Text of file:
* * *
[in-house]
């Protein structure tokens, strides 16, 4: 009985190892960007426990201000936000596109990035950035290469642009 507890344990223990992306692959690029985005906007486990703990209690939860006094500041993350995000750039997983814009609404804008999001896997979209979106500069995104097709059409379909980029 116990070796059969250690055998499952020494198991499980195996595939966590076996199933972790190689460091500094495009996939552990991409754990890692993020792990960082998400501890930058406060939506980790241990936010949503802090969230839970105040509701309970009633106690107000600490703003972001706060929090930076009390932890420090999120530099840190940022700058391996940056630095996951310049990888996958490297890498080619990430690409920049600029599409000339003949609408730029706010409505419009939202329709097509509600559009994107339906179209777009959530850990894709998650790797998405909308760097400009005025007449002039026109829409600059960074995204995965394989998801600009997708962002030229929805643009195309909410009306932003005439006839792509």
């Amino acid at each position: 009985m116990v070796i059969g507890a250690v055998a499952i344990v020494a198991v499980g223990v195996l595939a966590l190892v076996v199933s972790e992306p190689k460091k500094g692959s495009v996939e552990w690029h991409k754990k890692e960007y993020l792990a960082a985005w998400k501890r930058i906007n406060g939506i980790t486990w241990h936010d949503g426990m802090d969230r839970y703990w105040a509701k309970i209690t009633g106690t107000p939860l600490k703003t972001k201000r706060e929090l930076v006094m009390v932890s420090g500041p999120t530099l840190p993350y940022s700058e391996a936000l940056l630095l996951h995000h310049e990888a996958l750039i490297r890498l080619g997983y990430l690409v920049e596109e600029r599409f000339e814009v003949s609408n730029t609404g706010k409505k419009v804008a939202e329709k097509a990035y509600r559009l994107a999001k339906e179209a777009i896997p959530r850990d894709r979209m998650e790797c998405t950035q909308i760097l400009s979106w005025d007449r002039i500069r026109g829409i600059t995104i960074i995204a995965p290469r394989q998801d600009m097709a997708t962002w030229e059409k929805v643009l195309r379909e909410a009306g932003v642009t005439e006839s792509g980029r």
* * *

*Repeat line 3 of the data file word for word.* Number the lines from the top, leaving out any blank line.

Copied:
């Amino acid at each position: 009985m116990v070796i059969g507890a250690v055998a499952i344990v020494a198991v499980g223990v195996l595939a966590l190892v076996v199933s972790e992306p190689k460091k500094g692959s495009v996939e552990w690029h991409k754990k890692e960007y993020l792990a960082a985005w998400k501890r930058i906007n406060g939506i980790t486990w241990h936010d949503g426990m802090d969230r839970y703990w105040a509701k309970i209690t009633g106690t107000p939860l600490k703003t972001k201000r706060e929090l930076v006094m009390v932890s420090g500041p999120t530099l840190p993350y940022s700058e391996a936000l940056l630095l996951h995000h310049e990888a996958l750039i490297r890498l080619g997983y990430l690409v920049e596109e600029r599409f000339e814009v003949s609408n730029t609404g706010k409505k419009v804008a939202e329709k097509a990035y509600r559009l994107a999001k339906e179209a777009i896997p959530r850990d894709r979209m998650e790797c998405t950035q909308i760097l400009s979106w005025d007449r002039i500069r026109g829409i600059t995104i960074i995204a995965p290469r394989q998801d600009m097709a997708t962002w030229e059409k929805v643009l195309r379909e909410a009306g932003v642009t005439e006839s792509g980029r």